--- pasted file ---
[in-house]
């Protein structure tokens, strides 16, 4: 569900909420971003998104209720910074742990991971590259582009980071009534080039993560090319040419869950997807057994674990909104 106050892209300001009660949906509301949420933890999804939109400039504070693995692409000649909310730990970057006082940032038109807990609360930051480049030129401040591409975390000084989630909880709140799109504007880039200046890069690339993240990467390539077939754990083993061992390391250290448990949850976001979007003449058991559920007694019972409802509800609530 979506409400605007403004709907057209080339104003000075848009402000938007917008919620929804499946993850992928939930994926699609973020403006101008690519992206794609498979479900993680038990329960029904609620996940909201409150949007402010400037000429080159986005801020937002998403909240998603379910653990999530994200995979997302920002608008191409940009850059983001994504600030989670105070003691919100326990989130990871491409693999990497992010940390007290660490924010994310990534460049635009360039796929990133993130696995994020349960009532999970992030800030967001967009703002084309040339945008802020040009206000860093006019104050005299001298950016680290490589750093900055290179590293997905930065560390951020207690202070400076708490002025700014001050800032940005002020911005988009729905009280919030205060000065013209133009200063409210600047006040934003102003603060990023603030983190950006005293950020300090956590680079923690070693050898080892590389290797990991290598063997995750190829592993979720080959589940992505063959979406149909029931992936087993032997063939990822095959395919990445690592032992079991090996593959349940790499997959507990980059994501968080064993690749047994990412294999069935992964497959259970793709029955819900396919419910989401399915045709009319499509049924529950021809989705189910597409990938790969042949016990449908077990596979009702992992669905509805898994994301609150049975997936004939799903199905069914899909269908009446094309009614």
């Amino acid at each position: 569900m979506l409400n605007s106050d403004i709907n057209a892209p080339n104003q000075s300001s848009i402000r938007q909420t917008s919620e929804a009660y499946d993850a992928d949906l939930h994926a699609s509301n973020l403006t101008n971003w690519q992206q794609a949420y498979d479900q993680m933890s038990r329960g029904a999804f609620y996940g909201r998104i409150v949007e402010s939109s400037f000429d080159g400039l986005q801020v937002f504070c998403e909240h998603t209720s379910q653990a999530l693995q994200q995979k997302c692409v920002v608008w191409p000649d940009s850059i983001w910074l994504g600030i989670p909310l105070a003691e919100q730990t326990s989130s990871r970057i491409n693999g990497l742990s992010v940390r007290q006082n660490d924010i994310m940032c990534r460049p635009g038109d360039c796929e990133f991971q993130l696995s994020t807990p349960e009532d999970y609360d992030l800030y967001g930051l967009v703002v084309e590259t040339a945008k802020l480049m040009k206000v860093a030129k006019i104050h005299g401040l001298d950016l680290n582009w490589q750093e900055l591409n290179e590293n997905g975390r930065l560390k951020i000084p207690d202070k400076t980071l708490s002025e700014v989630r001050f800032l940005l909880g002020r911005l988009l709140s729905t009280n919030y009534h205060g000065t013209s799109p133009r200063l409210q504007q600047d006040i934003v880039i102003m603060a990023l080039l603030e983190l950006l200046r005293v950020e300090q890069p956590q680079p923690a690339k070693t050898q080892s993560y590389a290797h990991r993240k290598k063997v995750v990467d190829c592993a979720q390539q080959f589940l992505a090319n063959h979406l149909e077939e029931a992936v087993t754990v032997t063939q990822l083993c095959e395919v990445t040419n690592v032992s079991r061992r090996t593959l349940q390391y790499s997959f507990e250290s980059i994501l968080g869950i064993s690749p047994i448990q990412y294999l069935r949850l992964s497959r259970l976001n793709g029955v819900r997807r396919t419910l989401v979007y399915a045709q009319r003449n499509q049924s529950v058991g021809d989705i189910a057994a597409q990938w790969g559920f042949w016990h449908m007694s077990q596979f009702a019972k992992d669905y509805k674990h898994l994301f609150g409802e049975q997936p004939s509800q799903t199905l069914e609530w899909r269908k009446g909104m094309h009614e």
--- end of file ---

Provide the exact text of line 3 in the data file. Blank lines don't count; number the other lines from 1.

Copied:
């Amino acid at each position: 569900m979506l409400n605007s106050d403004i709907n057209a892209p080339n104003q000075s300001s848009i402000r938007q909420t917008s919620e929804a009660y499946d993850a992928d949906l939930h994926a699609s509301n973020l403006t101008n971003w690519q992206q794609a949420y498979d479900q993680m933890s038990r329960g029904a999804f609620y996940g909201r998104i409150v949007e402010s939109s400037f000429d080159g400039l986005q801020v937002f504070c998403e909240h998603t209720s379910q653990a999530l693995q994200q995979k997302c692409v920002v608008w191409p000649d940009s850059i983001w910074l994504g600030i989670p909310l105070a003691e919100q730990t326990s989130s990871r970057i491409n693999g990497l742990s992010v940390r007290q006082n660490d924010i994310m940032c990534r460049p635009g038109d360039c796929e990133f991971q993130l696995s994020t807990p349960e009532d999970y609360d992030l800030y967001g930051l967009v703002v084309e590259t040339a945008k802020l480049m040009k206000v860093a030129k006019i104050h005299g401040l001298d950016l680290n582009w490589q750093e900055l591409n290179e590293n997905g975390r930065l560390k951020i000084p207690d202070k400076t980071l708490s002025e700014v989630r001050f800032l940005l909880g002020r911005l988009l709140s729905t009280n919030y009534h205060g000065t013209s799109p133009r200063l409210q504007q600047d006040i934003v880039i102003m603060a990023l080039l603030e983190l950006l200046r005293v950020e300090q890069p956590q680079p923690a690339k070693t050898q080892s993560y590389a290797h990991r993240k290598k063997v995750v990467d190829c592993a979720q390539q080959f589940l992505a090319n063959h979406l149909e077939e029931a992936v087993t754990v032997t063939q990822l083993c095959e395919v990445t040419n690592v032992s079991r061992r090996t593959l349940q390391y790499s997959f507990e250290s980059i994501l968080g869950i064993s690749p047994i448990q990412y294999l069935r949850l992964s497959r259970l976001n793709g029955v819900r997807r396919t419910l989401v979007y399915a045709q009319r003449n499509q049924s529950v058991g021809d989705i189910a057994a597409q990938w790969g559920f042949w016990h449908m007694s077990q596979f009702a019972k992992d669905y509805k674990h898994l994301f609150g409802e049975q997936p004939s509800q799903t199905l069914e609530w899909r269908k009446g909104m094309h009614e």